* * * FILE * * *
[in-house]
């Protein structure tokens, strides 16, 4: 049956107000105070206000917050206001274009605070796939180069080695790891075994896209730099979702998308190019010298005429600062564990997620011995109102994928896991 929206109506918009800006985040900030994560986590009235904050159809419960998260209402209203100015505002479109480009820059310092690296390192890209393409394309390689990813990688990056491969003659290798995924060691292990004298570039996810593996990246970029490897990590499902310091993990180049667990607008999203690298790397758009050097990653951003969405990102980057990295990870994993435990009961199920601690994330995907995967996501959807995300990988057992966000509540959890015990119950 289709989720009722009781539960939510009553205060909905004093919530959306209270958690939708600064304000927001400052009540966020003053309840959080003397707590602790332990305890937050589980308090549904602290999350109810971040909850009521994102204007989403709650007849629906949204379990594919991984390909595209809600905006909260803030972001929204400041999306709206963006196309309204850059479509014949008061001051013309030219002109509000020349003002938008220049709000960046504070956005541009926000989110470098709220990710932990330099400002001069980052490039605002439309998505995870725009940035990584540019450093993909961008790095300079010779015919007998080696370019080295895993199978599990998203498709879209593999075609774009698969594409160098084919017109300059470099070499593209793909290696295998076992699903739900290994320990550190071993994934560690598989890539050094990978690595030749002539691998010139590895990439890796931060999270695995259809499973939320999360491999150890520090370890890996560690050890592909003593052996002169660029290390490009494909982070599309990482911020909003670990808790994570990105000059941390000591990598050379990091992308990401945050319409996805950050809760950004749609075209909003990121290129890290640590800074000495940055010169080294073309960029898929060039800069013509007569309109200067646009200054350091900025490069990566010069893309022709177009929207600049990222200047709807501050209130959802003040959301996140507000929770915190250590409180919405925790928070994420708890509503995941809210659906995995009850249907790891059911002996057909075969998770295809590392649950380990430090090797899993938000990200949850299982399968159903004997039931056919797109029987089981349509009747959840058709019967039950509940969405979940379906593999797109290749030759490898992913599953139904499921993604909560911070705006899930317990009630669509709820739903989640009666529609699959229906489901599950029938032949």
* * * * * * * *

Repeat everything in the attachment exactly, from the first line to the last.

[in-house]
């Protein structure tokens, strides 16, 4: 049956107000105070206000917050206001274009605070796939180069080695790891075994896209730099979702998308190019010298005429600062564990997620011995109102994928896991 929206109506918009800006985040900030994560986590009235904050159809419960998260209402209203100015505002479109480009820059310092690296390192890209393409394309390689990813990688990056491969003659290798995924060691292990004298570039996810593996990246970029490897990590499902310091993990180049667990607008999203690298790397758009050097990653951003969405990102980057990295990870994993435990009961199920601690994330995907995967996501959807995300990988057992966000509540959890015990119950 289709989720009722009781539960939510009553205060909905004093919530959306209270958690939708600064304000927001400052009540966020003053309840959080003397707590602790332990305890937050589980308090549904602290999350109810971040909850009521994102204007989403709650007849629906949204379990594919991984390909595209809600905006909260803030972001929204400041999306709206963006196309309204850059479509014949008061001051013309030219002109509000020349003002938008220049709000960046504070956005541009926000989110470098709220990710932990330099400002001069980052490039605002439309998505995870725009940035990584540019450093993909961008790095300079010779015919007998080696370019080295895993199978599990998203498709879209593999075609774009698969594409160098084919017109300059470099070499593209793909290696295998076992699903739900290994320990550190071993994934560690598989890539050094990978690595030749002539691998010139590895990439890796931060999270695995259809499973939320999360491999150890520090370890890996560690050890592909003593052996002169660029290390490009494909982070599309990482911020909003670990808790994570990105000059941390000591990598050379990091992308990401945050319409996805950050809760950004749609075209909003990121290129890290640590800074000495940055010169080294073309960029898929060039800069013509007569309109200067646009200054350091900025490069990566010069893309022709177009929207600049990222200047709807501050209130959802003040959301996140507000929770915190250590409180919405925790928070994420708890509503995941809210659906995995009850249907790891059911002996057909075969998770295809590392649950380990430090090797899993938000990200949850299982399968159903004997039931056919797109029987089981349509009747959840058709019967039950509940969405979940379906593999797109290749030759490898992913599953139904499921993604909560911070705006899930317990009630669509709820739903989640009666529609699959229906489901599950029938032949």